By Mark Summers
Rating: 4.5 out of 5 stars
“I’m not sure I’ve ever loved anyone, but if love means feeling like the Earth is going to eat you whole at the thought of never seeing them again, if love means feeling unable to be yourself without the one you love, then maybe that’s what I’m starting to feel for you.” “I don’t want to mend you. I just want to be there for you while you do it yourself.” Noah is 23 years old and a big brother. That’s probably how he would describe himself, since no job is as important as being a big brother to Jimmy, all while struggling with the depression and anxiety he’s learned to control the best he can. He’s lived in the same small town his entire life, kept away both from danger and pleasure, and everything else the world has to offer. Daniel is a 30 year-old third-grade teacher with a secret. Apparently perfect, damage and addiction hide behind his fabricated front. He’s troubled, he’s mean, he’s controlling and dominant. And most importantly, he’s straight. He doesn’t love anything besides his job, and his human interactions consist of using people to satisfy his needs. When life brings Noah and Daniel together, a peculiar arrangement is formed, pushing both men to new limits. Will Noah learn to step out of his comfort zone and take control of his life? Will Daniel defeat his demons? The characters in this book are flawed and troubled, but they do their best as they try to figure out their lives, learning about addiction, lust, and love, and falling for each other in the process.
Wow. When I started reading this book – the first one I’ve read by author Mark Summers – I wasn’t sure what I thought. I kept reading, though, and was definitely rewarded for my decision. My curiosity was piqued because I couldn’t quite figure out the backstory on Noah, how old he was, why he had such a close and hands-on relationship (almost parental in nature) with his younger brother, and who he was as a person, aside from what I sensed was a lonely life. Next we’re introduced to Daniel. Summers certainly does a stellar job of portraying this guy as a multi-faced, complicated, demonized character who is just plain mean and domineering, and it only continued to generate more questions in my mind the farther along I read. Daniel admits he’s a bad person, and his list of vices – as well as his personality traits – are not pretty, even though he’s a third grade teacher who is much loved by his students, especially Noah’s younger brother Jimmy, aka Orange.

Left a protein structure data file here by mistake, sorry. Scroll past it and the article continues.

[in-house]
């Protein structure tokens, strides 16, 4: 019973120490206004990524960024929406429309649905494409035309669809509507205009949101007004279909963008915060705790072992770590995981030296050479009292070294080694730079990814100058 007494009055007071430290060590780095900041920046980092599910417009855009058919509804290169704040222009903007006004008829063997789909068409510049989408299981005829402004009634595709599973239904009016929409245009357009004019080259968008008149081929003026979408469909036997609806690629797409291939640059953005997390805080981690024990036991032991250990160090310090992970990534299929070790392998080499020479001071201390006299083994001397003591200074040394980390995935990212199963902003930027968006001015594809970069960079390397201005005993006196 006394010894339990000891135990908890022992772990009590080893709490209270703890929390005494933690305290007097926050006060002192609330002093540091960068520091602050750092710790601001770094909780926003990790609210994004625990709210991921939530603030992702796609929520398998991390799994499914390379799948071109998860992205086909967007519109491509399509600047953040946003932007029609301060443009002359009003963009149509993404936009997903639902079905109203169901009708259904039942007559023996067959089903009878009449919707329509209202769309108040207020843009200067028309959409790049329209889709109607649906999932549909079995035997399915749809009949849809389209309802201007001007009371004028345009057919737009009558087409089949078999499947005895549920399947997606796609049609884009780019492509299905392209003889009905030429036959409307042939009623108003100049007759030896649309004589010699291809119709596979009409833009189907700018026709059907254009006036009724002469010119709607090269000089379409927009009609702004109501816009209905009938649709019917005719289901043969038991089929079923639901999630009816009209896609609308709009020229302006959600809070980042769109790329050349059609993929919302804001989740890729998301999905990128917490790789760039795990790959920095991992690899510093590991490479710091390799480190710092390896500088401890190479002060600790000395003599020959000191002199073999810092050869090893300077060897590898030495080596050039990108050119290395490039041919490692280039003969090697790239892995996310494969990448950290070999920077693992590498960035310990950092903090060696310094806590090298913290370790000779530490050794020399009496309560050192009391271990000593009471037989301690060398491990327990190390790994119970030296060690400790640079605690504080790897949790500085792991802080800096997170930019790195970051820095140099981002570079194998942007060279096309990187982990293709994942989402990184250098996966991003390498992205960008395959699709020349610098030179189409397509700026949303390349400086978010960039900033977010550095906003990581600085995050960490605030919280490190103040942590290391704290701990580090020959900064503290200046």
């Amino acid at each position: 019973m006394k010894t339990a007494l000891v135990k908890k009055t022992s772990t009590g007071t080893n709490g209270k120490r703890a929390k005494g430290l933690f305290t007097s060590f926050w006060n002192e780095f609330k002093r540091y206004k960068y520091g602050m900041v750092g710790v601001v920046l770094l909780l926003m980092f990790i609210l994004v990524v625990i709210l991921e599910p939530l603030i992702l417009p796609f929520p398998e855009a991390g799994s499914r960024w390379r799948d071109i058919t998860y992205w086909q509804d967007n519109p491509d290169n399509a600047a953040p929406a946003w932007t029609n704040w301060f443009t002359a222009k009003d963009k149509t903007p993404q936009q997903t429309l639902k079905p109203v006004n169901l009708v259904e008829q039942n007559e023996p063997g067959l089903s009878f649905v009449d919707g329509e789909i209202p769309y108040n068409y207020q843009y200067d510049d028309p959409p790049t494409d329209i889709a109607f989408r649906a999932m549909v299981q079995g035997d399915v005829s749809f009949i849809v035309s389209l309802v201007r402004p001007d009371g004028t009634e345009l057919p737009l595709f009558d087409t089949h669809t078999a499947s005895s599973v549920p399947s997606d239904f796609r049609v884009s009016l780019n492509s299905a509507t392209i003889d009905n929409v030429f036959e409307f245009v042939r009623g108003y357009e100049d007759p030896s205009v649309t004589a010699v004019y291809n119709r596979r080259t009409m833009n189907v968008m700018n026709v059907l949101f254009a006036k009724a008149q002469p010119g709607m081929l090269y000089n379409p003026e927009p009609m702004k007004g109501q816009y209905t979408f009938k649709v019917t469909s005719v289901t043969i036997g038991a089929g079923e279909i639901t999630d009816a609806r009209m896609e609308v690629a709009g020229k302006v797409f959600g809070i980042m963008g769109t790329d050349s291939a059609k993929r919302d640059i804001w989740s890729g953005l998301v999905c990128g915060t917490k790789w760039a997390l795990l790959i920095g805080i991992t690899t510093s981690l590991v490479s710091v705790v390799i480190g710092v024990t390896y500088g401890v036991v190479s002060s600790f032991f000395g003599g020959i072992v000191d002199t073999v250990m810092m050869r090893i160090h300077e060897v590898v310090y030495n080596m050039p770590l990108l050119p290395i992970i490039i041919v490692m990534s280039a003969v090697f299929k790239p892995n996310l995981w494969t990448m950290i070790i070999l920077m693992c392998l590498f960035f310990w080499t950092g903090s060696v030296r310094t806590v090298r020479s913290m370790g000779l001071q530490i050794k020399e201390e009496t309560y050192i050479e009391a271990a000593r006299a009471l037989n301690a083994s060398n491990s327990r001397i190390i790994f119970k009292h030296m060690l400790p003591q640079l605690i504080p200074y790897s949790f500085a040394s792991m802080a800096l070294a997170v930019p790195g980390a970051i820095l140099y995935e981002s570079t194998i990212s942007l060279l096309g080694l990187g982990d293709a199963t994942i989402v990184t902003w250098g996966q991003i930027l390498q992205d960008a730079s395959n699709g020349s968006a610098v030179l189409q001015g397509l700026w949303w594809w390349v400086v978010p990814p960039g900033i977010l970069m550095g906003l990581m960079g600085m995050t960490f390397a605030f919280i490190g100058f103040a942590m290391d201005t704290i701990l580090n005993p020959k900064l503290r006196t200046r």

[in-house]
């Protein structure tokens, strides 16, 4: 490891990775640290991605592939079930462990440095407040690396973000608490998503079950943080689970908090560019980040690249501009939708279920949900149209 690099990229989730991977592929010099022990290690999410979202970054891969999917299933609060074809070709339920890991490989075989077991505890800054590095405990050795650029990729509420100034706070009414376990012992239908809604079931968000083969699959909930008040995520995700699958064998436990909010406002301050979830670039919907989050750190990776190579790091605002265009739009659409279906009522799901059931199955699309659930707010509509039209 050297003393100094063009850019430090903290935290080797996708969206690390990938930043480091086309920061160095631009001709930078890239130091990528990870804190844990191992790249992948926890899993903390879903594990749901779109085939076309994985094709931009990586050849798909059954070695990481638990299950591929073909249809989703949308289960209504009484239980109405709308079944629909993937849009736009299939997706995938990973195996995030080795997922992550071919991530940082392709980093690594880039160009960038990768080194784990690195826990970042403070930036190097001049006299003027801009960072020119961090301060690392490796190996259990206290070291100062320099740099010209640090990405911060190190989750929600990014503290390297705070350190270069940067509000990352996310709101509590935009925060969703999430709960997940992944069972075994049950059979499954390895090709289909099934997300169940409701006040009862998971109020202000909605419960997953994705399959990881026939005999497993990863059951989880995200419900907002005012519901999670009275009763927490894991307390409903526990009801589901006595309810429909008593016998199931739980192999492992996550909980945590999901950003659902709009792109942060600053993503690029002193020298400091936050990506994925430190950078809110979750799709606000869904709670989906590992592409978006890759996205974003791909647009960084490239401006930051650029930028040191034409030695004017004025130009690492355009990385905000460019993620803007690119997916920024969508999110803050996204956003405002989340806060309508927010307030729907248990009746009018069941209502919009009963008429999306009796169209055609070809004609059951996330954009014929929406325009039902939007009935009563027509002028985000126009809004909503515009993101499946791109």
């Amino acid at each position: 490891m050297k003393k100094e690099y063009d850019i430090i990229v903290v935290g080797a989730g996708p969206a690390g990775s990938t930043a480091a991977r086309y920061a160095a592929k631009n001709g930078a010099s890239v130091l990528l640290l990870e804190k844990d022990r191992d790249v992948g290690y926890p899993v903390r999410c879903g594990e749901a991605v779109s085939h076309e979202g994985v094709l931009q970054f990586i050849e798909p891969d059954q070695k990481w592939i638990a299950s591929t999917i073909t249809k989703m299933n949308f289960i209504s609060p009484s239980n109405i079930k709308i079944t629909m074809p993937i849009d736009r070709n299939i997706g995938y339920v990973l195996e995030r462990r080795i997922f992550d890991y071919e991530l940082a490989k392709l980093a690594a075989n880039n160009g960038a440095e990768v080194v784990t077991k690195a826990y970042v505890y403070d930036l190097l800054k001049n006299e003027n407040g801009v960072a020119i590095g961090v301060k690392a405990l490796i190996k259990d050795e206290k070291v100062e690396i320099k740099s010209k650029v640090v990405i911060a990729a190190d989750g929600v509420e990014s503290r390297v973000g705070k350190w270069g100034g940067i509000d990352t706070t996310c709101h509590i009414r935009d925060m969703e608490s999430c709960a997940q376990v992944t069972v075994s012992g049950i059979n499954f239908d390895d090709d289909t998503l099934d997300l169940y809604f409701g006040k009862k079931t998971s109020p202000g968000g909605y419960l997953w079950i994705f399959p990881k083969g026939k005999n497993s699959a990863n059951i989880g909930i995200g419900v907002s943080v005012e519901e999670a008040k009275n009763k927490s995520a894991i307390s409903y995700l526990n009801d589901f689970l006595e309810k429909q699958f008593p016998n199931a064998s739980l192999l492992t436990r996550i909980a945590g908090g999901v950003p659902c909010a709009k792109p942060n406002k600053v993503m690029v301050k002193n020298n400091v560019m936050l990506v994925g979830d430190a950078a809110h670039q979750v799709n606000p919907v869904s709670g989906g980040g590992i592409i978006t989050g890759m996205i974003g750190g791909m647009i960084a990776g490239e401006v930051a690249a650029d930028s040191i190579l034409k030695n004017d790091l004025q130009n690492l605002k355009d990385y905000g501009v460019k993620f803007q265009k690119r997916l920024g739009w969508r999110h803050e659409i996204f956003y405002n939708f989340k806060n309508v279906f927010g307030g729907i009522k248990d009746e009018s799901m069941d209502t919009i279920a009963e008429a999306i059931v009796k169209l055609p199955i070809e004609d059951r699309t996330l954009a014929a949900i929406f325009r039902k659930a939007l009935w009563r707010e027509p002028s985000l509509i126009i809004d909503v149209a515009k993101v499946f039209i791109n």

Without sharing too much about the storyline itself, it’s Summers’ firm grasp of characterization and different slant on storytelling that makes this book work for me. Just when the reader can’t imagine stomaching another second of Daniel, the emotional floodgates come crashing open and he confesses all to Noah…and holy sh*t, I never saw ANY of that coming, but boy!, did it ever frame things and change my attitude about Daniel.
Addicted is not a happy tale by any stretch of the imagination, but I honestly believe hope and redemption are elements consistently simmering just under the surface throughout the entire book, and both eventually emerge in full bloom, not only for Noah and Daniel, but for Noah’s dysfunctional immediate family. What started out as a sad, dark and almost depressing story, sobered up into a warm, accepting and gratifying conclusion laced with hope and salvation, and one of the most unique ending chapters I’ve ever read.
Review originally posted on Amazon and Goodreads on December 7, 2016.